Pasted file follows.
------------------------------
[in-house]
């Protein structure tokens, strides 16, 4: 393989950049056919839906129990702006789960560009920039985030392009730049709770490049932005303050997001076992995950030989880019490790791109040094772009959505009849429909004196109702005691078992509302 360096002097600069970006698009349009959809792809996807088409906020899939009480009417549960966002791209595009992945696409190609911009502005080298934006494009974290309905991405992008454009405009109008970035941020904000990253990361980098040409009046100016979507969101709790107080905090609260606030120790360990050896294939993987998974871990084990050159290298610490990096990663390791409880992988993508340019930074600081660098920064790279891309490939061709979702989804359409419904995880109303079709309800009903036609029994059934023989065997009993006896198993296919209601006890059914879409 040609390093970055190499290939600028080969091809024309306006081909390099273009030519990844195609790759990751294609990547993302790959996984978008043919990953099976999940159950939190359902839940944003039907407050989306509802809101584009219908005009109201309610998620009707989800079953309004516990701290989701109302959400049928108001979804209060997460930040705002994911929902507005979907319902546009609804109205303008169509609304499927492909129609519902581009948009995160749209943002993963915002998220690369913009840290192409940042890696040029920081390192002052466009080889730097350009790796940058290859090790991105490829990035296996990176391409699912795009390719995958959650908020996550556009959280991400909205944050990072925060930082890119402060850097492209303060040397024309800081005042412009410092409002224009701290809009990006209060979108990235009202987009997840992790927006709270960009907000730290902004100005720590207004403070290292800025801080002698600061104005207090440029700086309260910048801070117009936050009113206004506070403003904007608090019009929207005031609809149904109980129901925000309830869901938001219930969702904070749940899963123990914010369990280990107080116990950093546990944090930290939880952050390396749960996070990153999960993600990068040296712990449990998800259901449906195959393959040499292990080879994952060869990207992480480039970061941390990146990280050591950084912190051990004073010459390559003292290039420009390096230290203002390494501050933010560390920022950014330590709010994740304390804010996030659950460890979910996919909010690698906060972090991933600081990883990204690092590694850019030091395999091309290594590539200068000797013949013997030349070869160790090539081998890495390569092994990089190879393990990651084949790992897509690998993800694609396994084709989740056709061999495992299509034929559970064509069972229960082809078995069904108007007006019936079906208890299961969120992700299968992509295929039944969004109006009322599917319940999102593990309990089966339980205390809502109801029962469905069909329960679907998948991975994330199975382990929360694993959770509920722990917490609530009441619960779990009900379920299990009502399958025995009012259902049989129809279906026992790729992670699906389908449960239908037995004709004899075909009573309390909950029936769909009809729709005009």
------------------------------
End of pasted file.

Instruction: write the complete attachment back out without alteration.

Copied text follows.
[in-house]
């Protein structure tokens, strides 16, 4: 393989950049056919839906129990702006789960560009920039985030392009730049709770490049932005303050997001076992995950030989880019490790791109040094772009959505009849429909004196109702005691078992509302 360096002097600069970006698009349009959809792809996807088409906020899939009480009417549960966002791209595009992945696409190609911009502005080298934006494009974290309905991405992008454009405009109008970035941020904000990253990361980098040409009046100016979507969101709790107080905090609260606030120790360990050896294939993987998974871990084990050159290298610490990096990663390791409880992988993508340019930074600081660098920064790279891309490939061709979702989804359409419904995880109303079709309800009903036609029994059934023989065997009993006896198993296919209601006890059914879409 040609390093970055190499290939600028080969091809024309306006081909390099273009030519990844195609790759990751294609990547993302790959996984978008043919990953099976999940159950939190359902839940944003039907407050989306509802809101584009219908005009109201309610998620009707989800079953309004516990701290989701109302959400049928108001979804209060997460930040705002994911929902507005979907319902546009609804109205303008169509609304499927492909129609519902581009948009995160749209943002993963915002998220690369913009840290192409940042890696040029920081390192002052466009080889730097350009790796940058290859090790991105490829990035296996990176391409699912795009390719995958959650908020996550556009959280991400909205944050990072925060930082890119402060850097492209303060040397024309800081005042412009410092409002224009701290809009990006209060979108990235009202987009997840992790927006709270960009907000730290902004100005720590207004403070290292800025801080002698600061104005207090440029700086309260910048801070117009936050009113206004506070403003904007608090019009929207005031609809149904109980129901925000309830869901938001219930969702904070749940899963123990914010369990280990107080116990950093546990944090930290939880952050390396749960996070990153999960993600990068040296712990449990998800259901449906195959393959040499292990080879994952060869990207992480480039970061941390990146990280050591950084912190051990004073010459390559003292290039420009390096230290203002390494501050933010560390920022950014330590709010994740304390804010996030659950460890979910996919909010690698906060972090991933600081990883990204690092590694850019030091395999091309290594590539200068000797013949013997030349070869160790090539081998890495390569092994990089190879393990990651084949790992897509690998993800694609396994084709989740056709061999495992299509034929559970064509069972229960082809078995069904108007007006019936079906208890299961969120992700299968992509295929039944969004109006009322599917319940999102593990309990089966339980205390809502109801029962469905069909329960679907998948991975994330199975382990929360694993959770509920722990917490609530009441619960779990009900379920299990009502399958025995009012259902049989129809279906026992790729992670699906389908449960239908037995004709004899075909009573309390909950029936769909009809729709005009």